My father taught me how to eat breakfast
those mornings when it was my turn to help
him milk the cows. I loved rising up from
the darkness and coming quietly down
the stairs while the others were still sleeping.
I’d take a bowl from the cupboard, a spoon
from the drawer, and slip into the pantry
where he was already eating spoonfuls
of cornflakes covered with mashed strawberries
from our own strawberry fields forever.
Didn’t talk much—except to mention how
good the strawberries tasted or the way
those clouds hung over the hay barn roof.
Simple—that’s how we started up the day.
~Joyce Sutphen, “Breakfast” from First Words, Red Dragonfly.
By the time I was four years old, my family owned several Guernsey and Jersey dairy cows who my father milked by hand twice a day. My mother pasteurized the milk on our wood stove and we grew up drinking the best milk on earth, as well as enjoying home-made butter and ice cream.
One of my fondest memories is getting up early with my dad, before he needed to be at school teaching FFA agriculture students (Future Farmers of America). I would eat breakfast with him and then walk out into the foggy fall mornings with our dog to bring in the cows for milking. He would boost me up on top of a very bony-backed chestnut and white patchwork cow while he washed her udder and set to work milking.
I would sometimes sing songs from up there on my perch and my dad would whistle since he didn’t sing.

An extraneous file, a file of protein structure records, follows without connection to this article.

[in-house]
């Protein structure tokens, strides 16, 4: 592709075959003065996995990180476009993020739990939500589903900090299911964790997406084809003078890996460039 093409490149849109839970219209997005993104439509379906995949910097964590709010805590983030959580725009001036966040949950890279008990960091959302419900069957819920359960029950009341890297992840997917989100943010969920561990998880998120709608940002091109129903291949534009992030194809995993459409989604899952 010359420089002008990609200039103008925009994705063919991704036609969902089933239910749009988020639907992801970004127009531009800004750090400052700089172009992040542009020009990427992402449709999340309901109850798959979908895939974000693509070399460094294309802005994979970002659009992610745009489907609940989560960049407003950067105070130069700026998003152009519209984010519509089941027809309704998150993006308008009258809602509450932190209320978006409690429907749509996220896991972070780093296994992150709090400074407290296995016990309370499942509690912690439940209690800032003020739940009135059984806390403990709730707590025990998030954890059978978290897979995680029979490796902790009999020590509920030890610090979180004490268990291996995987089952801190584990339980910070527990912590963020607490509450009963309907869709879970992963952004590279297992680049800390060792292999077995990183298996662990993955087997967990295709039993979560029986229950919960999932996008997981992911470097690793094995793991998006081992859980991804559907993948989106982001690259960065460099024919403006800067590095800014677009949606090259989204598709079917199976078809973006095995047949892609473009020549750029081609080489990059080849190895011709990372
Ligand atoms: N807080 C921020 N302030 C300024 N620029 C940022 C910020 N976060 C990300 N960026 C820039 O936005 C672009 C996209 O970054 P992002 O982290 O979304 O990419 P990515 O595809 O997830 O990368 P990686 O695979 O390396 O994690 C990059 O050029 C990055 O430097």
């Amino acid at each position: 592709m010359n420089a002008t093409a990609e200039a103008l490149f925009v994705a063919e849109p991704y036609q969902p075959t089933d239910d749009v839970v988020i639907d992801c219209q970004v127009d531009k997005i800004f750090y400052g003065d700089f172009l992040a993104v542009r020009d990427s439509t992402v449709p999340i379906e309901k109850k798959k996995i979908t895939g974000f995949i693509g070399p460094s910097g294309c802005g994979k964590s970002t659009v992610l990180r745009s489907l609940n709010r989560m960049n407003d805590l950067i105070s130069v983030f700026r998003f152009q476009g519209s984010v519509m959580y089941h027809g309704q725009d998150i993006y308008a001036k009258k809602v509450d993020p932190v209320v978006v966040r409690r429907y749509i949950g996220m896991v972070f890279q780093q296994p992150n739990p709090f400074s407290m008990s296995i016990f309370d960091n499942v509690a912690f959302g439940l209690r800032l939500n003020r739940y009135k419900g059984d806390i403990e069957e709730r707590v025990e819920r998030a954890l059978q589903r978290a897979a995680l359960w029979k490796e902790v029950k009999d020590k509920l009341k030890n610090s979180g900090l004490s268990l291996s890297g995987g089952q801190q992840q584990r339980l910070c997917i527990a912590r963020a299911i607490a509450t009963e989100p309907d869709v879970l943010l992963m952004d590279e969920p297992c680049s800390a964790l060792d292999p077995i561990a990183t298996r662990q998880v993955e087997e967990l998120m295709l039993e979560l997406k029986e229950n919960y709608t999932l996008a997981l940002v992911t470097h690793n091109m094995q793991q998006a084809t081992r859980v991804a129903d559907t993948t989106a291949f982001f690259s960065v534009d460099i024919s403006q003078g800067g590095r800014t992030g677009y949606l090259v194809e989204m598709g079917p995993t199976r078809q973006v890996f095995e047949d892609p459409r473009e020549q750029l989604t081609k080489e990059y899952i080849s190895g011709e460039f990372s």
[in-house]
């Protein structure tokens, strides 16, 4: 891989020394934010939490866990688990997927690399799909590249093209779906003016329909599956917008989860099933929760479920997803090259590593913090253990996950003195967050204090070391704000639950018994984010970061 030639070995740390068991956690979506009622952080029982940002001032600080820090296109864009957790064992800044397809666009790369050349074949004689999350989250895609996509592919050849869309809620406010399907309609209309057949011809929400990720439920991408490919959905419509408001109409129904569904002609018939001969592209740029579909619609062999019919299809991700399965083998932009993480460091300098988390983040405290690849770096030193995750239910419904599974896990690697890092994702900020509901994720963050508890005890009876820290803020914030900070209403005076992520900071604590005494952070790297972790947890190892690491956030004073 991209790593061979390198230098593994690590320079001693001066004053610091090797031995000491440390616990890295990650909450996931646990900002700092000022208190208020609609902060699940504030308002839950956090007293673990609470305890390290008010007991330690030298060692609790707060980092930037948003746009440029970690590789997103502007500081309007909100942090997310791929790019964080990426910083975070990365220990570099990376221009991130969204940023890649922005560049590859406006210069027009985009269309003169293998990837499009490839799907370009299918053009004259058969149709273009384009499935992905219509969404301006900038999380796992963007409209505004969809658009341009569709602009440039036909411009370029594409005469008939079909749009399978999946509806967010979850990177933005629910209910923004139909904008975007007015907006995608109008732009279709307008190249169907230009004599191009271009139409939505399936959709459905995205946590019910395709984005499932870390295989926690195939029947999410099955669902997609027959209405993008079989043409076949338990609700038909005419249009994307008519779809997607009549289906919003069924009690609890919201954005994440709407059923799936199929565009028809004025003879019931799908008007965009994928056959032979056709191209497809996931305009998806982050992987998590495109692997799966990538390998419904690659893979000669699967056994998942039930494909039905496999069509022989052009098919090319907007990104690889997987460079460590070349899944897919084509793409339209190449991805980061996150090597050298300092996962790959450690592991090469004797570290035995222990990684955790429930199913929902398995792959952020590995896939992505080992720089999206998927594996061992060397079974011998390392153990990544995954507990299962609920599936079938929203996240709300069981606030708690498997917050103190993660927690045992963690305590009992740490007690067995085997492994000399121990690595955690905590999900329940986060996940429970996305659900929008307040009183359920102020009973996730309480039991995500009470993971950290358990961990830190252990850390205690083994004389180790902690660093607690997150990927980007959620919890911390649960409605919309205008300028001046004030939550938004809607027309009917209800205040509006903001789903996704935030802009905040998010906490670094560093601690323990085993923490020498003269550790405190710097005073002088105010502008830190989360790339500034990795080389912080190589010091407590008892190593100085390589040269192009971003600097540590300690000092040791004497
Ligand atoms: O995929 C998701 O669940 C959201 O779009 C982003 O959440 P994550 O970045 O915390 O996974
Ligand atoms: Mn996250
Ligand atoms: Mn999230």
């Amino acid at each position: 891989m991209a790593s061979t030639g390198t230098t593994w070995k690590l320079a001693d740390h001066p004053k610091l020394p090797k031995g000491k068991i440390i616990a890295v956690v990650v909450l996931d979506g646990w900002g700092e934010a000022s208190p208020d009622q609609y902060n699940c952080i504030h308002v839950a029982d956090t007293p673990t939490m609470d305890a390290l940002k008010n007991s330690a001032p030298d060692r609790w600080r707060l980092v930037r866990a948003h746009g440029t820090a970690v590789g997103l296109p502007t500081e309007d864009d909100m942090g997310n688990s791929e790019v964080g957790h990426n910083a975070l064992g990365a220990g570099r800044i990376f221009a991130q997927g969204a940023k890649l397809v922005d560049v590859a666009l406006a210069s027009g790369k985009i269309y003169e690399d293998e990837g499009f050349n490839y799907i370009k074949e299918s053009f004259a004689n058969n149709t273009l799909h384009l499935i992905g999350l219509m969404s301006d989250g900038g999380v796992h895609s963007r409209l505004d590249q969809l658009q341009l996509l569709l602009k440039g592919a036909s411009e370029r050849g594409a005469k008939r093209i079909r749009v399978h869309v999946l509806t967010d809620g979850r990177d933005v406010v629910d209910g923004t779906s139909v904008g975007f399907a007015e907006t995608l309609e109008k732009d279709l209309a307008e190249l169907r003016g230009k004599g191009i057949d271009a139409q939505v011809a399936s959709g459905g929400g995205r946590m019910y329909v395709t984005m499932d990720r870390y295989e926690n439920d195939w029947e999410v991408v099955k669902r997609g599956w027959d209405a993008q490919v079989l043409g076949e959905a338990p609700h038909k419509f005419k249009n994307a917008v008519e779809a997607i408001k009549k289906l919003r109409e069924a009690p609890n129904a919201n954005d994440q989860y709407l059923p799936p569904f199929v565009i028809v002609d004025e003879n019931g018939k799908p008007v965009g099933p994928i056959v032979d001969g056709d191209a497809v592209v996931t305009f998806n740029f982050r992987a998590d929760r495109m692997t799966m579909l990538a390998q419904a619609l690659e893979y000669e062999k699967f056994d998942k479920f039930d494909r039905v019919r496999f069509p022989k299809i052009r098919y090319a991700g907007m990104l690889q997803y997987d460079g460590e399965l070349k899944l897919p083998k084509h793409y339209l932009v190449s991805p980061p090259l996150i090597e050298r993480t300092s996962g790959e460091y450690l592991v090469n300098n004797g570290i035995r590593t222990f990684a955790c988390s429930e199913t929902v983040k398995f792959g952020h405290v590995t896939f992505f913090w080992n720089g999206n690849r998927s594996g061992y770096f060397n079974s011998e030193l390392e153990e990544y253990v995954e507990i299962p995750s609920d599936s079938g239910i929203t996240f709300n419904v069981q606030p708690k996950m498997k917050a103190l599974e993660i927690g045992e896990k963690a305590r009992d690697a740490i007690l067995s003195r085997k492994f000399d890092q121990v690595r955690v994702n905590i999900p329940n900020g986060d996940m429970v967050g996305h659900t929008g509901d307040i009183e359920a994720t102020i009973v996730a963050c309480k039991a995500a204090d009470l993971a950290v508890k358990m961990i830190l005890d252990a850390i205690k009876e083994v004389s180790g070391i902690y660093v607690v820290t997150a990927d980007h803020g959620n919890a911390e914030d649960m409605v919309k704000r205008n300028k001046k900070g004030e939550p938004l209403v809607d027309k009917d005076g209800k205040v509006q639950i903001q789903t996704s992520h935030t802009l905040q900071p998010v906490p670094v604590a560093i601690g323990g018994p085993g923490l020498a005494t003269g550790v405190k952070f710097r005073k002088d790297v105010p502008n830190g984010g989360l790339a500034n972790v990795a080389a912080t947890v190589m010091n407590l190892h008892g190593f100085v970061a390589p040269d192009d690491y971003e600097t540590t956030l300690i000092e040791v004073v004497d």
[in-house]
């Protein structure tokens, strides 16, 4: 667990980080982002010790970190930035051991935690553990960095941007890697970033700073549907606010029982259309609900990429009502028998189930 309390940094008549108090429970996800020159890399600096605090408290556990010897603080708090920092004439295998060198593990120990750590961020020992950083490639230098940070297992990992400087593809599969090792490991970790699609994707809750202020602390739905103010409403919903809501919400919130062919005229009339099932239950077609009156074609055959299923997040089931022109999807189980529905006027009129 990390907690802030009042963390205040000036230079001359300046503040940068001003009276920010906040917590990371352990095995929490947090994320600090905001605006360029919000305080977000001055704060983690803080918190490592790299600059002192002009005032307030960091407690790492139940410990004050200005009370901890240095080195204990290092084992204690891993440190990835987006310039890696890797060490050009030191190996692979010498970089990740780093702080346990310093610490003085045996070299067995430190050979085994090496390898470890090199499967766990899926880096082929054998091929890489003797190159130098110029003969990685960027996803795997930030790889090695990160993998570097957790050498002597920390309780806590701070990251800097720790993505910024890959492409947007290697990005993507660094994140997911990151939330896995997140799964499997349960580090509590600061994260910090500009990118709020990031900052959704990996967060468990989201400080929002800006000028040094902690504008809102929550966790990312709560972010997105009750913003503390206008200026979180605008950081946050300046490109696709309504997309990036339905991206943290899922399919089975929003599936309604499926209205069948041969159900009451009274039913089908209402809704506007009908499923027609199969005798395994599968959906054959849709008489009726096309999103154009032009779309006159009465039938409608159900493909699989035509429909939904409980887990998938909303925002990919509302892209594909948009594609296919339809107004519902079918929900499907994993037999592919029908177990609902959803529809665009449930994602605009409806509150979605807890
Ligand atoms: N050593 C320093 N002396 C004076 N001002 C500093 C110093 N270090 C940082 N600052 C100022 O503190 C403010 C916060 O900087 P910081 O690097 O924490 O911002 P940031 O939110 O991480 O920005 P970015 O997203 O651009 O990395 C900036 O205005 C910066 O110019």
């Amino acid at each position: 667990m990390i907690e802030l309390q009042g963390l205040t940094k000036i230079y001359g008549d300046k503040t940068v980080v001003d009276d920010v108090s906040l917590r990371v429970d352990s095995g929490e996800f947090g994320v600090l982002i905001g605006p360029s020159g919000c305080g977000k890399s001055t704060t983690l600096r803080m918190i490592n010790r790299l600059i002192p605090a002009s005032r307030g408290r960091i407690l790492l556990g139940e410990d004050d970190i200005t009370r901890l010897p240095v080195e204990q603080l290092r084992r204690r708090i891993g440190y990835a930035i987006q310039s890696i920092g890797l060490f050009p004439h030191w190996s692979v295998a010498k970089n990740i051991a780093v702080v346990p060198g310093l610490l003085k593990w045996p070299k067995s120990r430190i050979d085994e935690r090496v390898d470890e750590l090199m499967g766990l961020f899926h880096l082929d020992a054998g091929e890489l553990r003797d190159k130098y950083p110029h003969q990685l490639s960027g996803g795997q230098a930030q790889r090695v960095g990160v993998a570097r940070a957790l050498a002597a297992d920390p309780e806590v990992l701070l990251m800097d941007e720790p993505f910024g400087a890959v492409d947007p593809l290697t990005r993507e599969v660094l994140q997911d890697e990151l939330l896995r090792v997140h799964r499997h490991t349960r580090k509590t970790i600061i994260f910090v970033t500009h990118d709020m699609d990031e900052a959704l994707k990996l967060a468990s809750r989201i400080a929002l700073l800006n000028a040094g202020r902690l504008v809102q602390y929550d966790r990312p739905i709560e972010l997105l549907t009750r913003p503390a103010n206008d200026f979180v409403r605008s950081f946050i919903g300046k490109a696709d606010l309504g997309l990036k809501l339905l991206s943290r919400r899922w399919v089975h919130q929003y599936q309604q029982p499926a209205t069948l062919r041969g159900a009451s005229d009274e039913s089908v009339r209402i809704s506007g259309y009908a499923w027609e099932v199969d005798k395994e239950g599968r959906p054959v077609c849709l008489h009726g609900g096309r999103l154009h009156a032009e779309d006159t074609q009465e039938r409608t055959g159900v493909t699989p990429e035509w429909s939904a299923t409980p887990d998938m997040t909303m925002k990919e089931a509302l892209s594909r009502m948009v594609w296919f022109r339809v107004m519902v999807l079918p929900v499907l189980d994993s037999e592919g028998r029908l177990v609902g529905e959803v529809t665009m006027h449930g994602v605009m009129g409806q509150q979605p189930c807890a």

I can still hear the rhythmic sound of the milk squirting into the stainless steel bucket – the high-pitched metallic whoosh initially and then a more gurgling low wet sound as the bucket filled up. I can see my dad’s capped forehead resting against the flank of the cow as he leaned into the muscular work of squeezing the udder teats, each in turn. I can hear the cow’s chewing her breakfast of alfalfa and grain as I balanced on her prominent spine feeling her smooth hair over her ribs. The barn cats circulated around us, mewing, attracted by the warm milky fragrance in the air.
Those were preciously simple starts to the day for me and my father, whose thoughts he didn’t articulate nor I could ever quite discern. But I did know I wasn’t only his daughter on mornings like that – I was one of his future farmers of America he dedicated his life to teaching.
Dad, even without you saying much, those were mornings when my every sense was awakened. I’ve never forgotten that- the best start to the day.
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